Data are expressed as the mean +/- SD. Concentration-response curves were determined by fitting the data to the Hill sigmoid pharmacologic model (Origin 5.0; Microcal Software, Northampton, MA) according to the following equation: Equation 1in which Eff0is the observed effect at the C concentration, Effmaxis the maximum effect, C50is the concentration that results in 50% of Effmax, and n is the Hill coefficient. The Hill plots are shown only for halothane and desflurane, but the derived variables are shown for all halogenated anesthetics. Several means were compared using analysis of variance and the Newman-Keuls test. All P values were two tailed, and a P value less than 0.05 was required to reject the null hypothesis. Statistical analyses were performed on a computer using NCSS 6.0 software (Statistical Solutions Ltd., Cork, Ireland).
We studied 114 left ventricular papillary muscles. The mean Lmaxwas 5.2 +/- 0.6 mm; the mean cross-sectional area was 0.67 +/- 0.06 mm (2); the mean ratio of resting force to total force was 0.15 +/- 0.04; the mean contraction-relaxation coupling under low load (R1) was 0.69 +/- 0.03, at a [Ca2+]oof 2.5 mM; and no significant differences were noted among the groups. Decreases in Vmax(69 +/- 6%) and AF (57 +/- 7%) were observed as [Ca2+]owas decreased from 2.5 to 0.5 mM, as previously reported. [2,3]Even after exposure to halogenated anesthetics, no significant differences in baseline values were noted between groups (Table 1).
In the control group, dobutamine induced a significant positive inotropic effect in isotonic and isometric conditions. Peak enhancement of V (max) and AF occurred at 10-4M dobutamine (Table 2). Furthermore, dobutamine induced a significant positive lusitropic effect under low load but not under high load (Table 2). When a higher (10-3M) concentration of dobutamine was tested, we observed a decrease in the positive inotropic effect (AF: 141 +/- 48% of baseline) compared with 10-4M and the disappearance of the positive lusitropic effect under low load (R1: 100 +/- 21% of baseline, not significant), which suggested a toxic effect, as previously reported. Consequently, the concentration-response curves were analyzed between 10-8and 10-4M. The magnitude of the positive inotropic effect of dobutamine was comparable to that of isoproterenol and significantly greater than that of phenylephrine (Table 2). Nevertheless, the concentration-response curve of dobutamine was shifted to the right; that is, it was less potent compared with that of isoproterenol (AF, C50: 3.4 +/- 2.3 vs. 0.5 +/- 0.4 [micro sign]M, P < 0.05). Dobutamine did not induce any significant lusitropic effect under high load (Table 2).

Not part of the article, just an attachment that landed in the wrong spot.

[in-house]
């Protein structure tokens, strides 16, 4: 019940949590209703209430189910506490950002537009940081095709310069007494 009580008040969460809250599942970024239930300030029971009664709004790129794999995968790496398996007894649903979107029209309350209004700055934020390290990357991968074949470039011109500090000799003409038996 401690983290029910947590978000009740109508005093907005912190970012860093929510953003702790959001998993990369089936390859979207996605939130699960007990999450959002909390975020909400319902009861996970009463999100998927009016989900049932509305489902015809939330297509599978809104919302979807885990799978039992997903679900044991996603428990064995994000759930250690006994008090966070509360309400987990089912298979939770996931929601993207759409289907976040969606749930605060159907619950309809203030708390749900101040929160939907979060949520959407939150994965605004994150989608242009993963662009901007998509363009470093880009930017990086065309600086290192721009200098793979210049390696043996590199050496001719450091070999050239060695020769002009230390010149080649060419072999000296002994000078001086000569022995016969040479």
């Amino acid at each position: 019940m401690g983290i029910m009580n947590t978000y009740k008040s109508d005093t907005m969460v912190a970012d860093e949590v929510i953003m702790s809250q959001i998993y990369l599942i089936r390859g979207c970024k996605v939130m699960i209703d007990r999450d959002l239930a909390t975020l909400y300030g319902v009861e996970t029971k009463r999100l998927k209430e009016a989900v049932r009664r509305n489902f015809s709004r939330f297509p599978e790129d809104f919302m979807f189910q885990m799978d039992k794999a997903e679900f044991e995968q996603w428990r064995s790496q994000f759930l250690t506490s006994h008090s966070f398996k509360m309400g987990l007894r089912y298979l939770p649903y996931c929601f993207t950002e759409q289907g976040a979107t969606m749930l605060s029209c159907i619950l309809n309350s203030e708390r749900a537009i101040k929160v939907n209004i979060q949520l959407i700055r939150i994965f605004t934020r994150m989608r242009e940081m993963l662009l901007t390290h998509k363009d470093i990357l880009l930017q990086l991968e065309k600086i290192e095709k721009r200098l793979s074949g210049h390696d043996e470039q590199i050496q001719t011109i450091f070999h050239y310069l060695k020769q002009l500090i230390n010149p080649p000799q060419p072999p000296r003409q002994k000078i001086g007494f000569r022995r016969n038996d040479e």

(Figure 1) shows the absolute values of AF recorded in response to increasing concentrations of dobutamine, during control conditions, and in the presence of 1 MAC halothane and desflurane. At 1 MAC, halothane induced a greater decrease in AF (56 +/- 18% of baseline) compared with those of isoflurane (90 +/- 10%), sevoflurane (92 +/- 7%), and desflurane (96 +/- 12%). However, because the baseline value of AF differs markedly from one papillary muscle to another, it is difficult to show a pharmacologic effect when using absolute values (Figure 1). When measured as a percentage of baseline halogenated anesthetic response, the positive inotropic effect of dobutamine was not significantly enhanced in the presence of halothane, isoflurane, and sevoflurane (Table 3, Figure 2). We could not accurately study the effects of 2 MAC halothane, because of excessive contractile depression (AF: 37 +/- 18% of baseline). In contrast, desflurane significantly potentiated the positive inotropic effect of dobutamine (Table 3, Figure 2).
Halothane, isoflurane, sevoflurane, and desflurane did not significantly modify the positive lusitropic effect under low load of dobutamine (Figure 3A). Under high load (R2), the halogenated anesthetics, except halothane, did not significantly modify the lusitropic effects of dobutamine (Figure 3B).
Because desflurane enhanced the positive inotropic effect of dobutamine, we investigated the mechanism of this effect. As previously reported, we studied an additional group of rats pretreated with reserpine (n = 10). In this group, desflurane abolished the potentiation of the positive inotropic effect of dobutamine (Figure 4).
Because the absence of potentiation of the inotropic effect of dobutamine by most halogenated anesthetic agents contrasts with previous results obtained using a pure [Greek small letter beta]- or pure [Greek small letter alpha]-adrenoceptor stimulation, we studied the interaction of isoflurane and dobutamine in the presence of [Greek small letter alpha]-adrenoceptor blockade. In the presence of [Greek small letter alpha]-adrenoceptor blockade, the positive inotropic effect of dobutamine was slightly greater, but the difference was not statistically significant (AF, Effmax: 208 +/- 25% vs. 185 +/- 36% of baseline; P = 0.07). Even in the presence of [Greek small letter alpha]-adrenoceptor blockade, isoflurane did not potentiate the positive inotropic effect of dobutamine (Figure 5).